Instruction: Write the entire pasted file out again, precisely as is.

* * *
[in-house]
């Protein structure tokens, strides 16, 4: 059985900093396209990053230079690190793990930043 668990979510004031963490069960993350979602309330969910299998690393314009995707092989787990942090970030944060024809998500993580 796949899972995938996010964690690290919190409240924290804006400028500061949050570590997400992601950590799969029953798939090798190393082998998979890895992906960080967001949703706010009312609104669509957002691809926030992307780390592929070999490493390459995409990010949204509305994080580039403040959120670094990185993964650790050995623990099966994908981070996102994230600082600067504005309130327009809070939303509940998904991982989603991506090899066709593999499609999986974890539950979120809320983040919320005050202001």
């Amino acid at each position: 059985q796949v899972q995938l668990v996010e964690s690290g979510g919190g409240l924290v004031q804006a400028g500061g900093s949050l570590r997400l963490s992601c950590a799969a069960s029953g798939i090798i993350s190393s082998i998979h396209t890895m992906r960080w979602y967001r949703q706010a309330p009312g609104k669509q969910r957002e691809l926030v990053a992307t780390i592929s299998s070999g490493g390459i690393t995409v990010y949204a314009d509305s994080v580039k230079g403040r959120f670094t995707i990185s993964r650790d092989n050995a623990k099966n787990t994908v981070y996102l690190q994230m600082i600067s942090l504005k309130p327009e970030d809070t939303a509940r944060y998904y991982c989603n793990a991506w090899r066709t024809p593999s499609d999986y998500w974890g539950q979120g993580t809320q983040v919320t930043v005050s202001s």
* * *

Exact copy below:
[in-house]
């Protein structure tokens, strides 16, 4: 059985900093396209990053230079690190793990930043 668990979510004031963490069960993350979602309330969910299998690393314009995707092989787990942090970030944060024809998500993580 796949899972995938996010964690690290919190409240924290804006400028500061949050570590997400992601950590799969029953798939090798190393082998998979890895992906960080967001949703706010009312609104669509957002691809926030992307780390592929070999490493390459995409990010949204509305994080580039403040959120670094990185993964650790050995623990099966994908981070996102994230600082600067504005309130327009809070939303509940998904991982989603991506090899066709593999499609999986974890539950979120809320983040919320005050202001």
């Amino acid at each position: 059985q796949v899972q995938l668990v996010e964690s690290g979510g919190g409240l924290v004031q804006a400028g500061g900093s949050l570590r997400l963490s992601c950590a799969a069960s029953g798939i090798i993350s190393s082998i998979h396209t890895m992906r960080w979602y967001r949703q706010a309330p009312g609104k669509q969910r957002e691809l926030v990053a992307t780390i592929s299998s070999g490493g390459i690393t995409v990010y949204a314009d509305s994080v580039k230079g403040r959120f670094t995707i990185s993964r650790d092989n050995a623990k099966n787990t994908v981070y996102l690190q994230m600082i600067s942090l504005k309130p327009e970030d809070t939303a509940r944060y998904y991982c989603n793990a991506w090899r066709t024809p593999s499609d999986y998500w974890g539950q979120g993580t809320q983040v919320t930043v005050s202001s």